PLAN: Includes milestone and phase planning, pull planning to meet phase plans and utilizing a three week look ahead to plan for constraint free work flow

DO:  Manage design production by establishing weekly work plans

CHECK: Test progress against plan and make adjustments if required.

IMPROVE: Stop to fix problems with workflow and develop new standardized work procedures.


When we apply the rigor of a production system, teams are better able to plan and coordinate work, to get work done in less time and with fewer resources (due to reduced waste and rework).


The process involves the following key steps that need to be repeated on a weekly basis.

●     Layout a minimum of six weeks of work aligned with project milestones

●     Review the last week’s work plan and determine the percentage of plan completed

●     Analyse why tasks were not completed and address at the next coordination meeting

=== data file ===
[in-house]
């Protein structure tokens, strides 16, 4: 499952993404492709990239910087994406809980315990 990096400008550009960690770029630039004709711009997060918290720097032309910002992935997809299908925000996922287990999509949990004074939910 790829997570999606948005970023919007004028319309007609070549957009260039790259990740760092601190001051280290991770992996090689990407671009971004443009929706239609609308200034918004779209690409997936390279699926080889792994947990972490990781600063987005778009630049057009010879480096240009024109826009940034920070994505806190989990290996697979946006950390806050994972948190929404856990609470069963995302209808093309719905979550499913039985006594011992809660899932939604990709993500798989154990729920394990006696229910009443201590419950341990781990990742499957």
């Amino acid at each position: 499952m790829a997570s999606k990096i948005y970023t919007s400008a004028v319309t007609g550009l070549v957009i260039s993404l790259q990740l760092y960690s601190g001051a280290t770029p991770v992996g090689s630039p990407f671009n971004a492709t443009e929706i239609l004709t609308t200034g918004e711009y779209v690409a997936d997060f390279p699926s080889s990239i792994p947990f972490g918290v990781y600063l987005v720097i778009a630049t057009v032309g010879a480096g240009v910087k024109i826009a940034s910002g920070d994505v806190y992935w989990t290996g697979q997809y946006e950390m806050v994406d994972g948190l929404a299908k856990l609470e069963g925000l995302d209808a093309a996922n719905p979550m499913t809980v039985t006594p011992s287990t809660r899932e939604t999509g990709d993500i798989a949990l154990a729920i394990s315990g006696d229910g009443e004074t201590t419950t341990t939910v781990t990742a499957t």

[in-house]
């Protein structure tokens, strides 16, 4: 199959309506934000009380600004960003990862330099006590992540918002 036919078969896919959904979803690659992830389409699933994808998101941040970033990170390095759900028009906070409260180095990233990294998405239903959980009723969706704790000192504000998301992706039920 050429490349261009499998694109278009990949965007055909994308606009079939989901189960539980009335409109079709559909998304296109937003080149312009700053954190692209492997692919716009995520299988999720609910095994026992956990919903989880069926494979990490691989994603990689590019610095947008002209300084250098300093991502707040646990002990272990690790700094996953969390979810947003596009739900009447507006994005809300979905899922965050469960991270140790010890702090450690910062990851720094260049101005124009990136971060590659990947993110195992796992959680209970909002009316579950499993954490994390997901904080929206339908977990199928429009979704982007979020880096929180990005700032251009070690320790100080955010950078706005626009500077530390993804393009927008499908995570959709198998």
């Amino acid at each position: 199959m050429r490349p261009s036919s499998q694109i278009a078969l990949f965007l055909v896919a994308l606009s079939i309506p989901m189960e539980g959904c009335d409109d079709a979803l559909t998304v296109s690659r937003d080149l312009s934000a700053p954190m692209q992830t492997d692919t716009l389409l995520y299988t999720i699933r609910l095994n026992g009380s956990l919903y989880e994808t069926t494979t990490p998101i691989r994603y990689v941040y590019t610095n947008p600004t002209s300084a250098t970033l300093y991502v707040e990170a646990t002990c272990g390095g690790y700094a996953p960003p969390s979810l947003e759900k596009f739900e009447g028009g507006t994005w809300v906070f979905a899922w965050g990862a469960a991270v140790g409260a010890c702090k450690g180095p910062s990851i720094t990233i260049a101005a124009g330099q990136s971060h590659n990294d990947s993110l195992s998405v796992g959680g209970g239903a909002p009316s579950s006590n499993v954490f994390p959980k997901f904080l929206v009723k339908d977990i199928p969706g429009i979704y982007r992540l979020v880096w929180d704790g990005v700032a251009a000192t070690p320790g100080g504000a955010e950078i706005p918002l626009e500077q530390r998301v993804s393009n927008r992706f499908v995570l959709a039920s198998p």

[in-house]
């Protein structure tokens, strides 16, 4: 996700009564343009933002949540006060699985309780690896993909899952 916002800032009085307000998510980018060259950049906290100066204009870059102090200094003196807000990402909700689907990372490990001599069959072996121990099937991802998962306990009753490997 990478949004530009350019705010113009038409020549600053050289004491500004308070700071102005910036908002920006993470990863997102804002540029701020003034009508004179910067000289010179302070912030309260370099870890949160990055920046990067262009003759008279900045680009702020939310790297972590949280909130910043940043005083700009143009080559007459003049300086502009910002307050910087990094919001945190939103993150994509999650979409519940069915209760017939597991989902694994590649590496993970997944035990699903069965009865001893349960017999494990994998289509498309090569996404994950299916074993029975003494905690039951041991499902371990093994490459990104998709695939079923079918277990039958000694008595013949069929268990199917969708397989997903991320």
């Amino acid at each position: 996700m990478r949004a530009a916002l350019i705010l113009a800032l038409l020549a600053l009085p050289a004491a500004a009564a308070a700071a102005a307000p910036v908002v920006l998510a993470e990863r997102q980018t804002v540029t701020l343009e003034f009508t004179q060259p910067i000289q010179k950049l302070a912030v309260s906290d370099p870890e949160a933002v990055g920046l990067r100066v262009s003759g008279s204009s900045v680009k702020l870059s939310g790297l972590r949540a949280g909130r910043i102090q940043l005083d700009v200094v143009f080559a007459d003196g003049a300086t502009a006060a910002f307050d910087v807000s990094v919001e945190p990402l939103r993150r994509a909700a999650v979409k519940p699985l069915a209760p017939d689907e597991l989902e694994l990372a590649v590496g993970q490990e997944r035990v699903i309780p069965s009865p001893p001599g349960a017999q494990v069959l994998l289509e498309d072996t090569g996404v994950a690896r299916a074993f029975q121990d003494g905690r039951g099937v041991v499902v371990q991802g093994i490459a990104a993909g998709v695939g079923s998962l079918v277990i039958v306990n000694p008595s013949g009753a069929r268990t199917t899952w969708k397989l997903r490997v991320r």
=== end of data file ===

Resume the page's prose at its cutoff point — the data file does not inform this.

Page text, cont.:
●     Re-plan unfinished work seeking commitment

●     Plan new work taking into account available capacity and the schedule

●     Get and manage commitments from team members

●     Check and adjust as regularly as possible to avoid delays

●     Identify any missing data/info as a constraint to be resolved


Measure Key Performance Indicators

The team needs to measure progress by continually testing designs to project requirements, team health to the team manifesto and work progress to a challenging work schedule. The team needs to meet weekly using a common pattern with all key decision makers so that issues can be resolved and decisions made to continually improve the delivery of value, production performance and the health of the team.


In this little fable we learn that it takes leadership, commitment, accountability, behavior adjustment, production systems, performance measurement and crucial conversations are key for team alignment and winning at the project delivery game.


Murray Guy